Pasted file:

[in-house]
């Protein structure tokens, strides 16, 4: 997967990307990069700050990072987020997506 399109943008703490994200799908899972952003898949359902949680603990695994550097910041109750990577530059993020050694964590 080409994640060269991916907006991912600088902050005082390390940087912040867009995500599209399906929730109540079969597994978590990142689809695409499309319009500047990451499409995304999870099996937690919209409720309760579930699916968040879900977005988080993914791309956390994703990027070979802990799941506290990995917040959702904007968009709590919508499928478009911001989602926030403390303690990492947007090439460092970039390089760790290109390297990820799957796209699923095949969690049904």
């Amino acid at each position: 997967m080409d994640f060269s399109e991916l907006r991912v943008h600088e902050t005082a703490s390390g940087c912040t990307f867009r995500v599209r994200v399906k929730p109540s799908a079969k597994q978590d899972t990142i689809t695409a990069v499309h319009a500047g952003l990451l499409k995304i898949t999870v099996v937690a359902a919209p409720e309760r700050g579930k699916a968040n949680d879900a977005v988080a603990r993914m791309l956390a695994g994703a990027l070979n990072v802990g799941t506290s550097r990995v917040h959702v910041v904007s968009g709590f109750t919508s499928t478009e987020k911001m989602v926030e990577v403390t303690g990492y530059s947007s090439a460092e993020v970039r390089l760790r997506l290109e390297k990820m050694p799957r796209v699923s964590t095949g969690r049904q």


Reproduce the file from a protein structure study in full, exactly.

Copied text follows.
[in-house]
């Protein structure tokens, strides 16, 4: 997967990307990069700050990072987020997506 399109943008703490994200799908899972952003898949359902949680603990695994550097910041109750990577530059993020050694964590 080409994640060269991916907006991912600088902050005082390390940087912040867009995500599209399906929730109540079969597994978590990142689809695409499309319009500047990451499409995304999870099996937690919209409720309760579930699916968040879900977005988080993914791309956390994703990027070979802990799941506290990995917040959702904007968009709590919508499928478009911001989602926030403390303690990492947007090439460092970039390089760790290109390297990820799957796209699923095949969690049904």
């Amino acid at each position: 997967m080409d994640f060269s399109e991916l907006r991912v943008h600088e902050t005082a703490s390390g940087c912040t990307f867009r995500v599209r994200v399906k929730p109540s799908a079969k597994q978590d899972t990142i689809t695409a990069v499309h319009a500047g952003l990451l499409k995304i898949t999870v099996v937690a359902a919209p409720e309760r700050g579930k699916a968040n949680d879900a977005v988080a603990r993914m791309l956390a695994g994703a990027l070979n990072v802990g799941t506290s550097r990995v917040h959702v910041v904007s968009g709590f109750t919508s499928t478009e987020k911001m989602v926030e990577v403390t303690g990492y530059s947007s090439a460092e993020v970039r390089l760790r997506l290109e390297k990820m050694p799957r796209v699923s964590t095949g969690r049904q």